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Arugula grows to 0.8 m (around 2.5 ft) tall, and has alternate, deeply lobed, often lyre-shaped leaves, with a large terminal lobe. The 4-petalled flowers are white to creamy yellow, often with purplish veins, and are up to 2.5 cm (1 in) long. The fruit is a silique--a two-parted capsular fruit that dehisces (splits open) when mature—that may be up to 2.5 cm long, containing several hard round seeds that contain up to 30% oil.
Arugula, which is high in vitamins A, C, and K, and in calcium, has long been used in Mediterranean cuisine, but has become widely popular throughout Europe and North America in recent decades for use in salads. In Asia, arugula has typically been cultivated for its seed oil for culinary purposes (including pickling) as well as industrial uses (as a lubricant) and as a source of erucic acid (used in oil paints and as a lubricant. In traditional medicine, arugula has been used as a stimulant and diuretic, and to treat stomach disorders.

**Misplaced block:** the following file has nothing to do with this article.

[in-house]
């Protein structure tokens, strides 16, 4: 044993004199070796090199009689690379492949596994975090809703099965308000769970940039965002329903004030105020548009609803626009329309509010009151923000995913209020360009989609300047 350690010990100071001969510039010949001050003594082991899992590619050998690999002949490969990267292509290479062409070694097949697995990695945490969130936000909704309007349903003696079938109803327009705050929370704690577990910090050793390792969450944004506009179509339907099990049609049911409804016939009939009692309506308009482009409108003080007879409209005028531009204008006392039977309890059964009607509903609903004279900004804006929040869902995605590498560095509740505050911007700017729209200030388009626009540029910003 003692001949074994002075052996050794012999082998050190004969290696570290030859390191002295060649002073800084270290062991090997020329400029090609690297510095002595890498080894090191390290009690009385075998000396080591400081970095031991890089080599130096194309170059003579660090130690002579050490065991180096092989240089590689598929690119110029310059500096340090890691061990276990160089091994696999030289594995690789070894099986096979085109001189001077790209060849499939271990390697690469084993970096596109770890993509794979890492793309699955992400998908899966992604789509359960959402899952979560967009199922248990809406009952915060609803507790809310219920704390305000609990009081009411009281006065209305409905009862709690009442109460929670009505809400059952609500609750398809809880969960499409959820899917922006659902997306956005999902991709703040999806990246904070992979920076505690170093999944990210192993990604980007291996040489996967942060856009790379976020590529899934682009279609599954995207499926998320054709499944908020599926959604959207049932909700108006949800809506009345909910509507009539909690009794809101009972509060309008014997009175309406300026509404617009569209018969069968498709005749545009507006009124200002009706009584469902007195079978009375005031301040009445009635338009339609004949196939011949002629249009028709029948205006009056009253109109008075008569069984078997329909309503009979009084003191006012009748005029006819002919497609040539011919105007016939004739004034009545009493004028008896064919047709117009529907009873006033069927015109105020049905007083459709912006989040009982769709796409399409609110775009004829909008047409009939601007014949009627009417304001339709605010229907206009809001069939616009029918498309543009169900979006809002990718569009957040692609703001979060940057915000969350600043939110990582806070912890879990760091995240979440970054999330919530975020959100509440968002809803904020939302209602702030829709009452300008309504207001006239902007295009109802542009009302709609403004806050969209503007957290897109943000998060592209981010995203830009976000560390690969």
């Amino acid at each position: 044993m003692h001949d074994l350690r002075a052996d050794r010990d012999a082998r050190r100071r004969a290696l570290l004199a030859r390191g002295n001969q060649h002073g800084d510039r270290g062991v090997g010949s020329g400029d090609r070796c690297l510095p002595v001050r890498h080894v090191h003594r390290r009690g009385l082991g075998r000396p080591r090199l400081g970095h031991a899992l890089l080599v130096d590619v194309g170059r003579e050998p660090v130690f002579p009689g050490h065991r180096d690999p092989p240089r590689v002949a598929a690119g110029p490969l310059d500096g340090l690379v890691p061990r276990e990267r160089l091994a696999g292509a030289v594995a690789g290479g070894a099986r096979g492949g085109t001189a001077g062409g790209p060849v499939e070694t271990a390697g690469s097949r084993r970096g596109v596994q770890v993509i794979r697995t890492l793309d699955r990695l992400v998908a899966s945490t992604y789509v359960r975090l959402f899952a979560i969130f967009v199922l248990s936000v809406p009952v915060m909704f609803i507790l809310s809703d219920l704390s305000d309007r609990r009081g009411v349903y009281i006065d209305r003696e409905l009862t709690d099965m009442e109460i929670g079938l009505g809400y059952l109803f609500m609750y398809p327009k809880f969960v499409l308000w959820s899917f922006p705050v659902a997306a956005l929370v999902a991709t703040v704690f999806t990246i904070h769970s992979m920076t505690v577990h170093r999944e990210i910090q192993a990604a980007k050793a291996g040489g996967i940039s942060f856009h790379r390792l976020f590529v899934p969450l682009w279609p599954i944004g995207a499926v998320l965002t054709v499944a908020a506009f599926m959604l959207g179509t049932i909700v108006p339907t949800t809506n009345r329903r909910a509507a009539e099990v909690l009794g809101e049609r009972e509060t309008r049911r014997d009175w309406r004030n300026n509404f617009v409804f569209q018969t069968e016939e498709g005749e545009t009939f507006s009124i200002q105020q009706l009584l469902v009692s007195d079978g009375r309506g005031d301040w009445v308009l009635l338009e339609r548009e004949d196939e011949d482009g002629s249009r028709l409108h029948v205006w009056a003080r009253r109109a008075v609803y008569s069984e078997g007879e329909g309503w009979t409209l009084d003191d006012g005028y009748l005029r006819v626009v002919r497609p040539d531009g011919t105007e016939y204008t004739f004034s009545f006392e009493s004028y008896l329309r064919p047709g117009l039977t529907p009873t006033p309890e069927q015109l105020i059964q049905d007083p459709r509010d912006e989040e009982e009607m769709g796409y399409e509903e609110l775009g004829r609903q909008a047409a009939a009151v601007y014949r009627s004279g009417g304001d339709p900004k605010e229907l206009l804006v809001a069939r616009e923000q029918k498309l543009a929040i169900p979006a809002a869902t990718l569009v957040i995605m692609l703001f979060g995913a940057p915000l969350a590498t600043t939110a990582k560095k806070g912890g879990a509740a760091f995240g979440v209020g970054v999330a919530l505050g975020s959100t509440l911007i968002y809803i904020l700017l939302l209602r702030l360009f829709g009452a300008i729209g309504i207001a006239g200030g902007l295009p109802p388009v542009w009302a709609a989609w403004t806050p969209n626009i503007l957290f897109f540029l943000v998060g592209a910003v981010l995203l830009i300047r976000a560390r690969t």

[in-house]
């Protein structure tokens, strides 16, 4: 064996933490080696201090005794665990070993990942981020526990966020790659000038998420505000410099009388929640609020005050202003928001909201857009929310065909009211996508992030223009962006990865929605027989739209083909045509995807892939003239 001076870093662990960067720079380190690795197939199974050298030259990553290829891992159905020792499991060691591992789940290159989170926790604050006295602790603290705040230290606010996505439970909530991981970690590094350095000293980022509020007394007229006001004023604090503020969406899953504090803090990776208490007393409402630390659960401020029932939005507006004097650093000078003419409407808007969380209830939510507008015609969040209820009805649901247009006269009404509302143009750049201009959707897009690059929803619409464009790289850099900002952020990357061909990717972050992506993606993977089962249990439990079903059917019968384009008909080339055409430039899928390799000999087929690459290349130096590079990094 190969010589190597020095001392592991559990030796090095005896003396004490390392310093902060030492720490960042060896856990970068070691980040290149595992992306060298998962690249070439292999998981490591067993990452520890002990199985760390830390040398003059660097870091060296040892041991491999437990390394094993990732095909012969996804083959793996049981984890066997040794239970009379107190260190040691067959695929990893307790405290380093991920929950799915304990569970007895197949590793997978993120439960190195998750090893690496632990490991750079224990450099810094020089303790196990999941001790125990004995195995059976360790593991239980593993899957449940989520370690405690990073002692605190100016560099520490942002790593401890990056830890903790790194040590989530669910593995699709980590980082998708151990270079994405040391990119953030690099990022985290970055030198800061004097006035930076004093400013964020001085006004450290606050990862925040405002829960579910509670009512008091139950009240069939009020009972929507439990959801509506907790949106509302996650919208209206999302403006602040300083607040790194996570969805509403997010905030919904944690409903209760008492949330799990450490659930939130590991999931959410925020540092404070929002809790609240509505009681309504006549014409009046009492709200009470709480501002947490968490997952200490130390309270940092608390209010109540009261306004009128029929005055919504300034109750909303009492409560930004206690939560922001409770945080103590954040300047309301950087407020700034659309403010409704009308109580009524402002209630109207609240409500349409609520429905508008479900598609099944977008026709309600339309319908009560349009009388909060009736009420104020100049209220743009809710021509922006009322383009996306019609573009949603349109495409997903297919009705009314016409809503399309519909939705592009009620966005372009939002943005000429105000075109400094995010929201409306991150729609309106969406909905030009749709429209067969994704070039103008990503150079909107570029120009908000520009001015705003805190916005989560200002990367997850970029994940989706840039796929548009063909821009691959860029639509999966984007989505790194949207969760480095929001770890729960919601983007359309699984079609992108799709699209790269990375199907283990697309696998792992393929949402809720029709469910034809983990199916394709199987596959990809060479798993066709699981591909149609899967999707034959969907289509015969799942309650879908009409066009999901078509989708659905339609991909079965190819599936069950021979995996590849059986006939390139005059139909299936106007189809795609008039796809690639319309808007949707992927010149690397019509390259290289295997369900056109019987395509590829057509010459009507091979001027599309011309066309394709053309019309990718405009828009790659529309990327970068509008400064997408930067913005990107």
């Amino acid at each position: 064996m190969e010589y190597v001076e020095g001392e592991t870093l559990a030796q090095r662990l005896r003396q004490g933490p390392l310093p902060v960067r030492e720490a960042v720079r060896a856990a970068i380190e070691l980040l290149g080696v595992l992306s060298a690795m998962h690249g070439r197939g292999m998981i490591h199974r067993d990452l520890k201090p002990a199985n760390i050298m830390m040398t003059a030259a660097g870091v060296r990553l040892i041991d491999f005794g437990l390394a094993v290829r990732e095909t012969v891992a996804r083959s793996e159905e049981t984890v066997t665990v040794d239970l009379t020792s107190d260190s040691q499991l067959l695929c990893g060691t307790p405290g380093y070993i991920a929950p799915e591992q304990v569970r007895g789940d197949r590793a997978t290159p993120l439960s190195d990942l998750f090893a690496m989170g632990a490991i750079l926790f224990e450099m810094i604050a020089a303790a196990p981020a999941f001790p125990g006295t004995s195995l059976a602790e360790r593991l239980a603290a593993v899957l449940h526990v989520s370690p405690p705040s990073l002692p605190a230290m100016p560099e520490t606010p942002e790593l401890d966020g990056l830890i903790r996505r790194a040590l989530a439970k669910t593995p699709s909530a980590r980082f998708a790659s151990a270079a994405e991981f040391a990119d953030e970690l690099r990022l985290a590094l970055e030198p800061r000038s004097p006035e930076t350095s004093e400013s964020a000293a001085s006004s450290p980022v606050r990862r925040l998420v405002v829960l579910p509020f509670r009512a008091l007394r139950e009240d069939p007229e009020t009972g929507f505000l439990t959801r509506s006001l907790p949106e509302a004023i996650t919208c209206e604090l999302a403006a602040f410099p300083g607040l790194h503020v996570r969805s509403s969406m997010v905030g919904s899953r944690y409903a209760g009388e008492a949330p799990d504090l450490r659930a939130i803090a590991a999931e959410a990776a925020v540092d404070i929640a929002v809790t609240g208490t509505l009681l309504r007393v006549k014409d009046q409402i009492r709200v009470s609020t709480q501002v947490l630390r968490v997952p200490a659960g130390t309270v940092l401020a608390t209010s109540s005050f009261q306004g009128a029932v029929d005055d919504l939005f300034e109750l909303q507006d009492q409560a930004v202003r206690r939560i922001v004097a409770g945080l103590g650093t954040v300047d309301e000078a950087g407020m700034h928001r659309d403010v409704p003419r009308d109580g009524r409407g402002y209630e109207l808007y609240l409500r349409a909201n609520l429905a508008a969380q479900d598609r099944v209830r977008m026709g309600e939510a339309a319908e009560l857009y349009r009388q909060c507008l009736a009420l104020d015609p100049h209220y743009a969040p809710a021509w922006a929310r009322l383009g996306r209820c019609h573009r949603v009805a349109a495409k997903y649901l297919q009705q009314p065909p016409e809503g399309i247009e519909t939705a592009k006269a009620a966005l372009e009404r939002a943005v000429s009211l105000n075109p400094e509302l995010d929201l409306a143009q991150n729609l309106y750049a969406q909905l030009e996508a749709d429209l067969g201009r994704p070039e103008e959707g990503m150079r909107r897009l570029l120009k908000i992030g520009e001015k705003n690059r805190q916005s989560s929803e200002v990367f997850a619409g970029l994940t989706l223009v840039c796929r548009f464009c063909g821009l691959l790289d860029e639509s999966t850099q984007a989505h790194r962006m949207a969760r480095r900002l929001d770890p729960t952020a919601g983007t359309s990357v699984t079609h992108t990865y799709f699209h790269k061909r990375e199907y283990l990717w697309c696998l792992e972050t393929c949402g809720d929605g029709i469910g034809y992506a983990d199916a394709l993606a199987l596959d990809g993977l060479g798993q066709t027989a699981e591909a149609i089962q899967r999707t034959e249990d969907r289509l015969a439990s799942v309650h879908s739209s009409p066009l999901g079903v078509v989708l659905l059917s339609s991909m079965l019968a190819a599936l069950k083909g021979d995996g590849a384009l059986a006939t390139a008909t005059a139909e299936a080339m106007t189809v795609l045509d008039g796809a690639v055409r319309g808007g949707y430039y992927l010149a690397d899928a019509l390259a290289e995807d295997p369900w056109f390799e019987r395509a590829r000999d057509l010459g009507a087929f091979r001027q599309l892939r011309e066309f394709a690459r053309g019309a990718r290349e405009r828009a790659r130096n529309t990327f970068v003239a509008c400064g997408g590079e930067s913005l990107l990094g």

(Bailey et al. 1976, Flora of China 2007, Hedrick 1919, Van Wyk 2005.)